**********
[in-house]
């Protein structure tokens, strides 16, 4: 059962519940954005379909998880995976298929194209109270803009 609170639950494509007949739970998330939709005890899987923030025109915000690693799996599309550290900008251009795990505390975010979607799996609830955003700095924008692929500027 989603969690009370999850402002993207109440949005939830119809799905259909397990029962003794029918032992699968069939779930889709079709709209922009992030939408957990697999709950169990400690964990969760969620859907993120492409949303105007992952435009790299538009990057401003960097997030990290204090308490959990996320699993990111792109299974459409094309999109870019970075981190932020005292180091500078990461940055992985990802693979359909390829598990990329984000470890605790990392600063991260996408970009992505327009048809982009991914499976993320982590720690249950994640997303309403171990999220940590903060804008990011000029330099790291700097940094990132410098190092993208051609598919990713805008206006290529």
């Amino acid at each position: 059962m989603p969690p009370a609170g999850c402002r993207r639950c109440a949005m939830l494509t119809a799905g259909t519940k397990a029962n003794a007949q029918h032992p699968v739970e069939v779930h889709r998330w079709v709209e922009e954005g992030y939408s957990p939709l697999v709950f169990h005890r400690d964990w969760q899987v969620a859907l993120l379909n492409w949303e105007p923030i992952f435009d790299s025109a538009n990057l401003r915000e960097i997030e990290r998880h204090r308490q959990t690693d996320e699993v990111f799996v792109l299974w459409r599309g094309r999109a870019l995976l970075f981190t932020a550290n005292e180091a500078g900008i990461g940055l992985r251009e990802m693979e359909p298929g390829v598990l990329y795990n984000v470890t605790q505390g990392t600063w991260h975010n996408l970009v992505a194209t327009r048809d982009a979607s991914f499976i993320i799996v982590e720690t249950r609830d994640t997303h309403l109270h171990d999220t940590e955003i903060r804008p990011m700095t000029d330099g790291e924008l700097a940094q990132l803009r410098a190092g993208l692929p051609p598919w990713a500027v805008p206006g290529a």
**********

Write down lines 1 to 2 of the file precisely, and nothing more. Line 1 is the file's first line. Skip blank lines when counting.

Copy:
[in-house]
């Protein structure tokens, strides 16, 4: 059962519940954005379909998880995976298929194209109270803009 609170639950494509007949739970998330939709005890899987923030025109915000690693799996599309550290900008251009795990505390975010979607799996609830955003700095924008692929500027 989603969690009370999850402002993207109440949005939830119809799905259909397990029962003794029918032992699968069939779930889709079709709209922009992030939408957990697999709950169990400690964990969760969620859907993120492409949303105007992952435009790299538009990057401003960097997030990290204090308490959990996320699993990111792109299974459409094309999109870019970075981190932020005292180091500078990461940055992985990802693979359909390829598990990329984000470890605790990392600063991260996408970009992505327009048809982009991914499976993320982590720690249950994640997303309403171990999220940590903060804008990011000029330099790291700097940094990132410098190092993208051609598919990713805008206006290529």